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Doctoring cultural art into future

Legendary Esther Mahlangu is likely the most revered cultural artist of our time and has carried the Ndebele flag high all over the world for almost 40 years.

And now every SA citizen can own a piece of Esther Mahlangu's work, thanks to iconic Tiger brands: Albany as well as Tastic and even Freshpak - teaming up with the legendary gogo recently.

As part of the partnership with Tiger brands, Mahlangu, 82, shared her journey with pupils at the National School of the Arts in Braamfontein last week in order to leave a legacy which her parents left for her.

"Art can give you bread, can give you food [rice]. And there is no greater privilege than passing on my Ndebele tradition art that is so much a part of culture in South Africa, and which is why I want to build the isiNdebele Art School," said Mahlangu.

As she taught students, including aspiring Ndebele poet Nqobile Mahlangu, 16, and Lettie Mahlangu, 16, how to paint with chicken feathers - she regaled how she started painting at the age of 10.

"I want to emphasise that if you want to end up like me you have to stay true to your culture," she said.

She received an honorary degree at the University of Johannesburg earlier this year.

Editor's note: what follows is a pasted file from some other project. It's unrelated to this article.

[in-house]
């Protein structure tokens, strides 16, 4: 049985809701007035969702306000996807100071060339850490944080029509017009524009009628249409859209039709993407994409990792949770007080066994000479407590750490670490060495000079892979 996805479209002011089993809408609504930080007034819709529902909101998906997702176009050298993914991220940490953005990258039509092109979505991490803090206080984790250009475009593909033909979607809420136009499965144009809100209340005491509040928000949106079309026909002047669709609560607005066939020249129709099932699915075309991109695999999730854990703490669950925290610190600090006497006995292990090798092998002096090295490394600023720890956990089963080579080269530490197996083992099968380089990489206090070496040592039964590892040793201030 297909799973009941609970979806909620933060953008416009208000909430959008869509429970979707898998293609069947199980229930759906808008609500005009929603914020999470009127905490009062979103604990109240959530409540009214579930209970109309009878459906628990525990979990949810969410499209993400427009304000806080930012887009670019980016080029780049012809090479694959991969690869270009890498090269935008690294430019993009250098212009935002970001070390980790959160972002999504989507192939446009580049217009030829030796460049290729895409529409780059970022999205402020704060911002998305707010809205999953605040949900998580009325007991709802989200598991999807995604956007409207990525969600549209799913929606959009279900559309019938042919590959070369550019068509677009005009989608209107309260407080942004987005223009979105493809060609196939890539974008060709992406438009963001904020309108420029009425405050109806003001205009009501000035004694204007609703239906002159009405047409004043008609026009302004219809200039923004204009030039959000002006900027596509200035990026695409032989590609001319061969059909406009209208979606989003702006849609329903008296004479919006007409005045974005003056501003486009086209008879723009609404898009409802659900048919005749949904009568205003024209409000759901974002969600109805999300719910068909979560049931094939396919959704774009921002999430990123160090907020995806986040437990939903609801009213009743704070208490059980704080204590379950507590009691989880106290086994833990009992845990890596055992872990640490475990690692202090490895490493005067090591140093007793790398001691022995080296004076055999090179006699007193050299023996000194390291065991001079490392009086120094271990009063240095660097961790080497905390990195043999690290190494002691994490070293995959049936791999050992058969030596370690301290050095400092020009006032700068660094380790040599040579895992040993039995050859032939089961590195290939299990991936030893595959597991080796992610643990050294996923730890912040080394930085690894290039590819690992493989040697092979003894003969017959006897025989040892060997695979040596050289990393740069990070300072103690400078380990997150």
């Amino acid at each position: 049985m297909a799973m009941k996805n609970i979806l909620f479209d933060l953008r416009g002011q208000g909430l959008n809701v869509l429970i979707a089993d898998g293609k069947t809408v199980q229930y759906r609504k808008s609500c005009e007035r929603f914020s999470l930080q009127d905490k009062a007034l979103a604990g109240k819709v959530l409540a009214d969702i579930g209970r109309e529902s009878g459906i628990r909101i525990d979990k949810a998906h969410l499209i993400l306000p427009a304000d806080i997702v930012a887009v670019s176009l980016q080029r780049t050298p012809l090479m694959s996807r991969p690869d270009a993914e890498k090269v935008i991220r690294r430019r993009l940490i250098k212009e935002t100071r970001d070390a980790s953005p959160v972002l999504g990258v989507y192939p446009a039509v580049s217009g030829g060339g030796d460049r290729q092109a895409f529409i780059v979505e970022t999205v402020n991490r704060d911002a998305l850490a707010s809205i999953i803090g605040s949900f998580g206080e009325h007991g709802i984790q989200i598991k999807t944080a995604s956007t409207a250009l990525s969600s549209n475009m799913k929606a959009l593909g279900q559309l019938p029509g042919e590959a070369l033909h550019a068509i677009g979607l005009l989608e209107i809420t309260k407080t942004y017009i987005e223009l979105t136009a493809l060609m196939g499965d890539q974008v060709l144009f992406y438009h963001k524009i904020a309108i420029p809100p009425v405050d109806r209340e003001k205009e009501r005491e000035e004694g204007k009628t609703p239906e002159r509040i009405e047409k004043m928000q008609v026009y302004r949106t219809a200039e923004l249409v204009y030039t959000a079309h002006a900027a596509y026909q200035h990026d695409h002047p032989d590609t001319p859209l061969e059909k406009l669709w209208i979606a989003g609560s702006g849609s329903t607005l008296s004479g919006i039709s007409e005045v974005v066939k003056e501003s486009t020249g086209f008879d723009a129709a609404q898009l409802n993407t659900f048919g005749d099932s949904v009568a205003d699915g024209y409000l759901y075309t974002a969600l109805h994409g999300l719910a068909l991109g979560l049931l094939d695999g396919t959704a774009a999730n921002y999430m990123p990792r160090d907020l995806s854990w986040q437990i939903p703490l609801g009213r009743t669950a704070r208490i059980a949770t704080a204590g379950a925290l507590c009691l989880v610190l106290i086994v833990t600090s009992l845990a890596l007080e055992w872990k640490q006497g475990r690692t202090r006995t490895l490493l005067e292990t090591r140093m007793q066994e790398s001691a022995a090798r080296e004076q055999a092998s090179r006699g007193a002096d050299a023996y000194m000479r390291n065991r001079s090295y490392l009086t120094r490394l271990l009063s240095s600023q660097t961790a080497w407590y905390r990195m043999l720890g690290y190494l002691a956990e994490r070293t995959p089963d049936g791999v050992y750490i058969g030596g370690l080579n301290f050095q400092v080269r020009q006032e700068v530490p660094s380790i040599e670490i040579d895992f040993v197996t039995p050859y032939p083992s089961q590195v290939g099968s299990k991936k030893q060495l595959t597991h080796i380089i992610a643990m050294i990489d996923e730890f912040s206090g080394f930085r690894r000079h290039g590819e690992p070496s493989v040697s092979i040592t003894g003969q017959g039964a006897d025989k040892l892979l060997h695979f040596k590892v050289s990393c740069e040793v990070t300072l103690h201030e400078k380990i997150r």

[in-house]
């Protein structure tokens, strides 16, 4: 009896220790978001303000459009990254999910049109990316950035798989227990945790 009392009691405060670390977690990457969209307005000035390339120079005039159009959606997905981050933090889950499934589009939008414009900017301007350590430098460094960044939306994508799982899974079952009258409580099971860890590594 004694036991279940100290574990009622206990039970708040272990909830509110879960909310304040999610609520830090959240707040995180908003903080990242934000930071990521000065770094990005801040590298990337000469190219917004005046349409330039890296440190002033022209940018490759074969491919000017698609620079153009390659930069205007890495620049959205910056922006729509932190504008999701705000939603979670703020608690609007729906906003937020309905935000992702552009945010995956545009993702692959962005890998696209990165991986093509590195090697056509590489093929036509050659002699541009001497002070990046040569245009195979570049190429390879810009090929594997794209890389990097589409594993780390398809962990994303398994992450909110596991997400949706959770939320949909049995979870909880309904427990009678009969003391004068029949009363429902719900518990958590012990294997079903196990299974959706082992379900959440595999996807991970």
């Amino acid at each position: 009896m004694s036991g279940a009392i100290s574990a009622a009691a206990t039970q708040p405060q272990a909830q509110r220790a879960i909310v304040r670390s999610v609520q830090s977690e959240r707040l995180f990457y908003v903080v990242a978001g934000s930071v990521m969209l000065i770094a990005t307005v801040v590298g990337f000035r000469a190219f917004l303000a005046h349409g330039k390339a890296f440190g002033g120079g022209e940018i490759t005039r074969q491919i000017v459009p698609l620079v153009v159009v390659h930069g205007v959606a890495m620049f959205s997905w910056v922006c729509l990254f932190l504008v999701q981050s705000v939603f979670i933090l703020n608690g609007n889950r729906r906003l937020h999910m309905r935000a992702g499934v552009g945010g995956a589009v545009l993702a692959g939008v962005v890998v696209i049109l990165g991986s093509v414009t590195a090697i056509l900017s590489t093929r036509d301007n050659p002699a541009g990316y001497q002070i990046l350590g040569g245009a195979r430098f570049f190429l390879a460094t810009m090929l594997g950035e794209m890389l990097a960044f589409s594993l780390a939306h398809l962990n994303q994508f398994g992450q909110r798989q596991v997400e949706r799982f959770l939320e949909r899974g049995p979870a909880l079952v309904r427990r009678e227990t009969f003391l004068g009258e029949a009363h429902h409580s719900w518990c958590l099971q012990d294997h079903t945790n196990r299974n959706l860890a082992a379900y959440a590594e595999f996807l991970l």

Born in 1935 on a farm on the outskirts of Middelburg in Mpumalanga, the doctor explained that she adopted the painting from her mother and grandmother who practised the art.

She is the eldest of nine children and says she married in the 1940s and had three sons, but death robbed her of her husband and two of her sons.

She says she found solace in Botshabelo Historical Village, an open-air museum of Ndebele culture, where she worked and lived between 1980 and 1991.

Many have asked what makes Mahlangu special as so many other Ndebele women practise the art?

She was spotted by researchers from Paris who admired the colourful patterns on her house.

They then invited her to create murals for an exhibition of international contemporary art, the Magiciens de la Terre ('Magicians of the World'), in 1989. In 1990 she painted for public venues in Johannesburg and elsewhere in SA, soon followed by locations in Europe and the United States.

Her work appeared in exhibitions in more than 12 countries. She was also the first person to transfer the print to canvas.

In 1991, she painted her geometric patterns on a BMW 525i, becoming the 12th artist and first woman to take part in the BMW Art Car Project after artists such as Andy Warhol and Roy Lichtenstein.

Mahlangu was once again commissioned by BMW to refine a BMW 7 Series two years ago, which was displayed at the Frieze Art Fair in London.

John Legend was also privileged to team up with Mahlangu to create the Belvedere Red limited edition bottle two years ago. The global campaign was aimed at tackling the HIV/Aids pandemic in Africa.

Last September she had two lanes dedicated to her in New York in conjunction with Citi Bike station in Tribeca. Rapper Kid X also teamed up with the iconic Mahlangu for his new album cover, Mfana Ka Aunty.

The Freshpak/Esther Mahlangu limited edition tin has been designed with only 40000 tins available nationwide in selected retailers from mid-October.

A portion of the proceeds will be donated to an NGO to ensure the preservation of this beautiful art form.

- Additional reporting by Boitumelo Kgobotlo

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